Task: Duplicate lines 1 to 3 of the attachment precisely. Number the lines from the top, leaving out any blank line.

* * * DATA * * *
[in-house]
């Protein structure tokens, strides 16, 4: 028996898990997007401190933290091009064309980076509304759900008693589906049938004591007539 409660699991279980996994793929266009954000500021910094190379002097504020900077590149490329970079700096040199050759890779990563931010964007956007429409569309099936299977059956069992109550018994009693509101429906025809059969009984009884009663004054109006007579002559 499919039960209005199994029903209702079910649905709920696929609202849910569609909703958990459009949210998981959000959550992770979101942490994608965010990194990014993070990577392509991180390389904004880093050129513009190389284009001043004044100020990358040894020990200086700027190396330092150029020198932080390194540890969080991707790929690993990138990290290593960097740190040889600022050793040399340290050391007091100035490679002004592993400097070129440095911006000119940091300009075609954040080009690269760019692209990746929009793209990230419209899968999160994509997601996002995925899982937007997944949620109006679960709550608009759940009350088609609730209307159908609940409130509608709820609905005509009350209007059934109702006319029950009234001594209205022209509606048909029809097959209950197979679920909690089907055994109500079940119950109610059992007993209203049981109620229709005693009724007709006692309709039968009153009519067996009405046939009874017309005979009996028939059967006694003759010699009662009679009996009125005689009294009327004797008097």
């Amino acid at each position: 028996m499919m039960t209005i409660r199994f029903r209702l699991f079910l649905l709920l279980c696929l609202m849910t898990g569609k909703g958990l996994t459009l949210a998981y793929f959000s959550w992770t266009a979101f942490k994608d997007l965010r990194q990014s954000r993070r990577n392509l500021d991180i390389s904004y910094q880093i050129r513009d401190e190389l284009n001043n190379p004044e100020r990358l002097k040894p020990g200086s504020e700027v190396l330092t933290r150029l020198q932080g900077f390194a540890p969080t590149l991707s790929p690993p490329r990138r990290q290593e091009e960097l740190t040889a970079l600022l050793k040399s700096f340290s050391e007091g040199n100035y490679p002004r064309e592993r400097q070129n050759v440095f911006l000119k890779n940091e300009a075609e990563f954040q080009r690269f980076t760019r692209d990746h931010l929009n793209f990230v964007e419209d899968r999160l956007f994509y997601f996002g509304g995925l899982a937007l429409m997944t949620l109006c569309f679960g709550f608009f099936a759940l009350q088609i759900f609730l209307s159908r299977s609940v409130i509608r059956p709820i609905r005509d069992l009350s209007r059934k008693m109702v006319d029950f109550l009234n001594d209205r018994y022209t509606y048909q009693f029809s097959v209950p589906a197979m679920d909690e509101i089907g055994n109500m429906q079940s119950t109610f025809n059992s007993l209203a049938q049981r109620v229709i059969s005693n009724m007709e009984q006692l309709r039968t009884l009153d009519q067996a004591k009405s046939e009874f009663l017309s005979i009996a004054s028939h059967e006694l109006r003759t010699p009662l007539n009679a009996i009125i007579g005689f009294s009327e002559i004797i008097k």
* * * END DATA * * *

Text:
[in-house]
């Protein structure tokens, strides 16, 4: 028996898990997007401190933290091009064309980076509304759900008693589906049938004591007539 409660699991279980996994793929266009954000500021910094190379002097504020900077590149490329970079700096040199050759890779990563931010964007956007429409569309099936299977059956069992109550018994009693509101429906025809059969009984009884009663004054109006007579002559 499919039960209005199994029903209702079910649905709920696929609202849910569609909703958990459009949210998981959000959550992770979101942490994608965010990194990014993070990577392509991180390389904004880093050129513009190389284009001043004044100020990358040894020990200086700027190396330092150029020198932080390194540890969080991707790929690993990138990290290593960097740190040889600022050793040399340290050391007091100035490679002004592993400097070129440095911006000119940091300009075609954040080009690269760019692209990746929009793209990230419209899968999160994509997601996002995925899982937007997944949620109006679960709550608009759940009350088609609730209307159908609940409130509608709820609905005509009350209007059934109702006319029950009234001594209205022209509606048909029809097959209950197979679920909690089907055994109500079940119950109610059992007993209203049981109620229709005693009724007709006692309709039968009153009519067996009405046939009874017309005979009996028939059967006694003759010699009662009679009996009125005689009294009327004797008097």
């Amino acid at each position: 028996m499919m039960t209005i409660r199994f029903r209702l699991f079910l649905l709920l279980c696929l609202m849910t898990g569609k909703g958990l996994t459009l949210a998981y793929f959000s959550w992770t266009a979101f942490k994608d997007l965010r990194q990014s954000r993070r990577n392509l500021d991180i390389s904004y910094q880093i050129r513009d401190e190389l284009n001043n190379p004044e100020r990358l002097k040894p020990g200086s504020e700027v190396l330092t933290r150029l020198q932080g900077f390194a540890p969080t590149l991707s790929p690993p490329r990138r990290q290593e091009e960097l740190t040889a970079l600022l050793k040399s700096f340290s050391e007091g040199n100035y490679p002004r064309e592993r400097q070129n050759v440095f911006l000119k890779n940091e300009a075609e990563f954040q080009r690269f980076t760019r692209d990746h931010l929009n793209f990230v964007e419209d899968r999160l956007f994509y997601f996002g509304g995925l899982a937007l429409m997944t949620l109006c569309f679960g709550f608009f099936a759940l009350q088609i759900f609730l209307s159908r299977s609940v409130i509608r059956p709820i609905r005509d069992l009350s209007r059934k008693m109702v006319d029950f109550l009234n001594d209205r018994y022209t509606y048909q009693f029809s097959v209950p589906a197979m679920d909690e509101i089907g055994n109500m429906q079940s119950t109610f025809n059992s007993l209203a049938q049981r109620v229709i059969s005693n009724m007709e009984q006692l309709r039968t009884l009153d009519q067996a004591k009405s046939e009874f009663l017309s005979i009996a004054s028939h059967e006694l109006r003759t010699p009662l007539n009679a009996i009125i007579g005689f009294s009327e002559i004797i008097k």